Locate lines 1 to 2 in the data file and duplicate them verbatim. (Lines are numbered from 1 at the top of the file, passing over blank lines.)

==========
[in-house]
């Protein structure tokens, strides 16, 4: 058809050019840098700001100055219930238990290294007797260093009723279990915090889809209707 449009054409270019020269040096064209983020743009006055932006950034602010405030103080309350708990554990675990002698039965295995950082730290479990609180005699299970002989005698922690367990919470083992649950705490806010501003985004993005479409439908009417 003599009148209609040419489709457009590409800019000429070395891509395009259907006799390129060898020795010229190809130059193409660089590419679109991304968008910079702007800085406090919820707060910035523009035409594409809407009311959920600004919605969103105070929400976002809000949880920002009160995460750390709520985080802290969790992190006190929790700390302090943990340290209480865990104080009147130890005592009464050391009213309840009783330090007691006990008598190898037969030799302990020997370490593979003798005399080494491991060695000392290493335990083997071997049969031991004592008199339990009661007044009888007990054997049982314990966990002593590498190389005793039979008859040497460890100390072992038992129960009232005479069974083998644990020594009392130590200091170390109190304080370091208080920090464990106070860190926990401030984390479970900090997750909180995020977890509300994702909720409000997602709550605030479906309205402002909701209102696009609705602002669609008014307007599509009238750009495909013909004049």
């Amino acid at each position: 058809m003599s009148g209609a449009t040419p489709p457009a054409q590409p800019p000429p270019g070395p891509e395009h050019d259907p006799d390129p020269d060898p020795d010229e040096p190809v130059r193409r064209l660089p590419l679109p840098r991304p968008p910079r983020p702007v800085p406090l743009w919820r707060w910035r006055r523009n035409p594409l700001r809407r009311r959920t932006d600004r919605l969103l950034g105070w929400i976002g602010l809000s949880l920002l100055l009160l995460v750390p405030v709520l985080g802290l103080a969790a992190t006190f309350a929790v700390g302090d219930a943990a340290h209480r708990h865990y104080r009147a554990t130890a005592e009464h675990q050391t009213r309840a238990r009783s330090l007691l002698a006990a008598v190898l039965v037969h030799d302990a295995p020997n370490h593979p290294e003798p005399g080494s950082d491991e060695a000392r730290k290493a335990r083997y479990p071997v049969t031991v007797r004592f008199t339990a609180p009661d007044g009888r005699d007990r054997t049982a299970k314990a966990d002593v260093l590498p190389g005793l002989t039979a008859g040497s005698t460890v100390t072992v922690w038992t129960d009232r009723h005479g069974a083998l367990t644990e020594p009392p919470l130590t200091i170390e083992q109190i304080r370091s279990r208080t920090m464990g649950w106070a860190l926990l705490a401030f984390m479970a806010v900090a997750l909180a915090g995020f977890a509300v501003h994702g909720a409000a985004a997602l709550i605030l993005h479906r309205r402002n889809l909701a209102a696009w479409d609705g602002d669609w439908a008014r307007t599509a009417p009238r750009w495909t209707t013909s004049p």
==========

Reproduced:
[in-house]
């Protein structure tokens, strides 16, 4: 058809050019840098700001100055219930238990290294007797260093009723279990915090889809209707 449009054409270019020269040096064209983020743009006055932006950034602010405030103080309350708990554990675990002698039965295995950082730290479990609180005699299970002989005698922690367990919470083992649950705490806010501003985004993005479409439908009417 003599009148209609040419489709457009590409800019000429070395891509395009259907006799390129060898020795010229190809130059193409660089590419679109991304968008910079702007800085406090919820707060910035523009035409594409809407009311959920600004919605969103105070929400976002809000949880920002009160995460750390709520985080802290969790992190006190929790700390302090943990340290209480865990104080009147130890005592009464050391009213309840009783330090007691006990008598190898037969030799302990020997370490593979003798005399080494491991060695000392290493335990083997071997049969031991004592008199339990009661007044009888007990054997049982314990966990002593590498190389005793039979008859040497460890100390072992038992129960009232005479069974083998644990020594009392130590200091170390109190304080370091208080920090464990106070860190926990401030984390479970900090997750909180995020977890509300994702909720409000997602709550605030479906309205402002909701209102696009609705602002669609008014307007599509009238750009495909013909004049």